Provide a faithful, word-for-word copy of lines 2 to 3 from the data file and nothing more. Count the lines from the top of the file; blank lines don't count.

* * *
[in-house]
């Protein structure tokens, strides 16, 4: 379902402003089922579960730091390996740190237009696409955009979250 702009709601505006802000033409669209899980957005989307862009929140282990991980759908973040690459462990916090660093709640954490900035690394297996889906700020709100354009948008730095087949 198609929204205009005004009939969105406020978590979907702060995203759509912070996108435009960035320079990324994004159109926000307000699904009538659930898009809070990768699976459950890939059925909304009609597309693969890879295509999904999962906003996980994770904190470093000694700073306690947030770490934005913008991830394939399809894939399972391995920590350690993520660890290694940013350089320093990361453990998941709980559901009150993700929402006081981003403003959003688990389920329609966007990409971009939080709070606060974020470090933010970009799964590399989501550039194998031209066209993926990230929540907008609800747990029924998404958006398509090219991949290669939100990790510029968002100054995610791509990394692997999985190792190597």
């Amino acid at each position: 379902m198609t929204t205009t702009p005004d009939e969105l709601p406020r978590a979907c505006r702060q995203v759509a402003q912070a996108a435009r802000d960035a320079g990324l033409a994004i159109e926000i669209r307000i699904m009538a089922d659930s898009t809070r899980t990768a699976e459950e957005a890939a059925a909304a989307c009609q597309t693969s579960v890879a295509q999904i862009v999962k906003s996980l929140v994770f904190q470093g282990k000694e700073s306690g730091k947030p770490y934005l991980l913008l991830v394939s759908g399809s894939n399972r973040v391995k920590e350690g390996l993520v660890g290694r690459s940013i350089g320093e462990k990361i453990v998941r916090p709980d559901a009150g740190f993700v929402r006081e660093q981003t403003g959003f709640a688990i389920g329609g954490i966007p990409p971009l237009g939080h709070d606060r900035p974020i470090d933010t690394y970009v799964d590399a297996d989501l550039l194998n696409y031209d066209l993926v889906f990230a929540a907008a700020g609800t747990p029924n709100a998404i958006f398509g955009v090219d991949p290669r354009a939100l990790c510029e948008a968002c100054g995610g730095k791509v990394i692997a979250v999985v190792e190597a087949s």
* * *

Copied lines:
């Protein structure tokens, strides 16, 4: 379902402003089922579960730091390996740190237009696409955009979250 702009709601505006802000033409669209899980957005989307862009929140282990991980759908973040690459462990916090660093709640954490900035690394297996889906700020709100354009948008730095087949 198609929204205009005004009939969105406020978590979907702060995203759509912070996108435009960035320079990324994004159109926000307000699904009538659930898009809070990768699976459950890939059925909304009609597309693969890879295509999904999962906003996980994770904190470093000694700073306690947030770490934005913008991830394939399809894939399972391995920590350690993520660890290694940013350089320093990361453990998941709980559901009150993700929402006081981003403003959003688990389920329609966007990409971009939080709070606060974020470090933010970009799964590399989501550039194998031209066209993926990230929540907008609800747990029924998404958006398509090219991949290669939100990790510029968002100054995610791509990394692997999985190792190597």
């Amino acid at each position: 379902m198609t929204t205009t702009p005004d009939e969105l709601p406020r978590a979907c505006r702060q995203v759509a402003q912070a996108a435009r802000d960035a320079g990324l033409a994004i159109e926000i669209r307000i699904m009538a089922d659930s898009t809070r899980t990768a699976e459950e957005a890939a059925a909304a989307c009609q597309t693969s579960v890879a295509q999904i862009v999962k906003s996980l929140v994770f904190q470093g282990k000694e700073s306690g730091k947030p770490y934005l991980l913008l991830v394939s759908g399809s894939n399972r973040v391995k920590e350690g390996l993520v660890g290694r690459s940013i350089g320093e462990k990361i453990v998941r916090p709980d559901a009150g740190f993700v929402r006081e660093q981003t403003g959003f709640a688990i389920g329609g954490i966007p990409p971009l237009g939080h709070d606060r900035p974020i470090d933010t690394y970009v799964d590399a297996d989501l550039l194998n696409y031209d066209l993926v889906f990230a929540a907008a700020g609800t747990p029924n709100a998404i958006f398509g955009v090219d991949p290669r354009a939100l990790c510029e948008a968002c100054g995610g730095k791509v990394i692997a979250v999985v190792e190597a087949s």